ASCOThe American Society of Clinical Oncology (ASCO) has
embarked upon one of the most important and far reaching
initiatives ever undertaken by any medical specialty societythe
National Initiative on Cancer Care Quality (NICCQ), Joseph S.
Bailes, MD, outgoing ASCO president, said at the Societys 36th
annual meeting held in New Orleans.
This initiative is intended to build, for the first time, a
comprehensive cancer quality monitoring system for the United
States, he stated in his presentation at the presidential symposium.
The initiative is ASCOs response to a 1999 report by the
Institute of Medicine (IOM) National Cancer Policy Board suggesting
that cancer care does not always meet expected standards.
ASCOs partners in the initiative are the American College of
Surgeons, American Society for Therapeutic Radiology and Oncology,
Oncology Nursing Society, Society of Surgical Oncology, and Society
of Gynecologic Oncologists.
The Susan G. Komen Breast Cancer Foundation is providing $1 million
in funding to support the initiative. Other sponsors are Agouron,
Amgen, Aventis, Bristol-Myers Squibb Oncology, Immunex, Ortho
Biotech, and the National Pharmaceutical Council.
An ASCO task force selected early breast cancer (stages I to III) and
colorectal cancer (stages II and III) as the first cancers for study,
and chose researchers at Harvard Medical School and the RAND
Corporation to conduct the study.
Eric Schneider, MD, MSc, Harvard School of Public Health and Brigham
and Womens Hospital, said that the initiative has three objectives:
To develop, evaluate, and refine quality of care measures for
To develop a prototype for a measurement system that would
evaluate the quality of cancer care on a national and ongoing basis.
To assess the feasibility, reliability, and validity of both
the quality of care measures and the system of measurement.
The researchers will focus on the process of care (the specific
clinical services patients receive) and the outcomes of care
(survival, functional capacity, and quality of life).
The measures of cancer care to be used in the initiative are
organized within seven domains that follow the natural course of
illness and treatment.
Diagnosis and staging.
Initial clinical management (surgery, systemic adjuvant
therapy, and radiation therapy if indicated).
Patient preferences and inclusion in decision-making.
Referrals and coordination of care.
Management of treatment toxicity.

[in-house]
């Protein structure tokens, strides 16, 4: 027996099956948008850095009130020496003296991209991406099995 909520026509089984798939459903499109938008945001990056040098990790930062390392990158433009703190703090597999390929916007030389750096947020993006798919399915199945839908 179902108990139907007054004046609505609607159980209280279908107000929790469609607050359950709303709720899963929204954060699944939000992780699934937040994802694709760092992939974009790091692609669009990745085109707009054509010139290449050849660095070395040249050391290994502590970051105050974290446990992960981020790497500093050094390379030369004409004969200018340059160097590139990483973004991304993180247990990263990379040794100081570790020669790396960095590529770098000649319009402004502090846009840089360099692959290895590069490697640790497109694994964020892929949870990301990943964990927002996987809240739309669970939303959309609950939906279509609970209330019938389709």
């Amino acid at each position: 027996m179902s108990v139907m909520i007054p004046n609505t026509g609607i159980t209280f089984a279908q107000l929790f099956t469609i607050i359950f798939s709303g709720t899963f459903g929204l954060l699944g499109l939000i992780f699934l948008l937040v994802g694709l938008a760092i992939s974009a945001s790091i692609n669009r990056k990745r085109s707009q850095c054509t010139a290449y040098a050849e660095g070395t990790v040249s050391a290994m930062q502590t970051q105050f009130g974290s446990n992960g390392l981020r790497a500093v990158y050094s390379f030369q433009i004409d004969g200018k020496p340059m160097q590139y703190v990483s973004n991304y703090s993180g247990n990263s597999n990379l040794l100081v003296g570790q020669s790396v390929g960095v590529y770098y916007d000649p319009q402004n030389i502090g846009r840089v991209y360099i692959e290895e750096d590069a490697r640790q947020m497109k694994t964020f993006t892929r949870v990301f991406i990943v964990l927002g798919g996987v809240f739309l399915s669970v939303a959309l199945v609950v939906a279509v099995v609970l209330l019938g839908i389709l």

Surveillance after initial therapy.
For each of these domains, he said, quality measures have been
drafted. Each quality measure focuses first on whether or not a
patient should receive specified care, Dr. Schneider said.
If the answer to that question is yes, then we ask if the
patient actually received the specified care. This formulation allows
us to create an if/then statement.
As an example, he described a quality measure for the initial
surgical management of colon cancer. If the patient has
definitive resection of a malignant tumor of the colon and stage II
or III disease, then at least 2 cm of the margins of the operative
specimen should be free of tumor.
A measure for use of systemic adjuvant therapy in colon cancer reads:
If the patient has definitive resection of a malignant tumor
for stage III colon cancer, then the patient should start adjuvant
chemotherapy within 6 weeks of surgical resection. He noted
that the regimen used would be compared to a list of regimens
considered acceptable based on evidence available at the time care
Launching the Study
To implement the initiative, patients with a diagnosis of cancer will
be identified, using the National Cancer Data Base, and a subset of
patients will then be selected for quality of care assessment, said
Katherine Kahn, MD, professor of medicine at UCLA and a researcher at
the RAND Corporation.
The research will begin in three cities, Cleveland, Houston, and Los
Angeles, she said. The number of hospitals in these cities ranges
from 16 in Houston to 81 in Los Angeles.
Across these cities, there is a range of racial and ethnic
distributions, Dr. Kahn said, and within the cities, a range of
hospitals will be selected to best represent the characteristics of
each site. Up to 50 patients per hospital will be selected for the study.
The researchers will use two data sourcespatient self-report
surveys and a clinical detailed review of the patients medical
record. Outcomes will be assessed 3 to 4 years after diagnosis.
The time line for completing the study is aggressive, Dr. Kahn said.
Hospital and patient recruitment will take place during a 10-month
period beginning in June 2000. Data collection will begin in the
fall. We will present progress from the initiative at this
meeting next year, she said.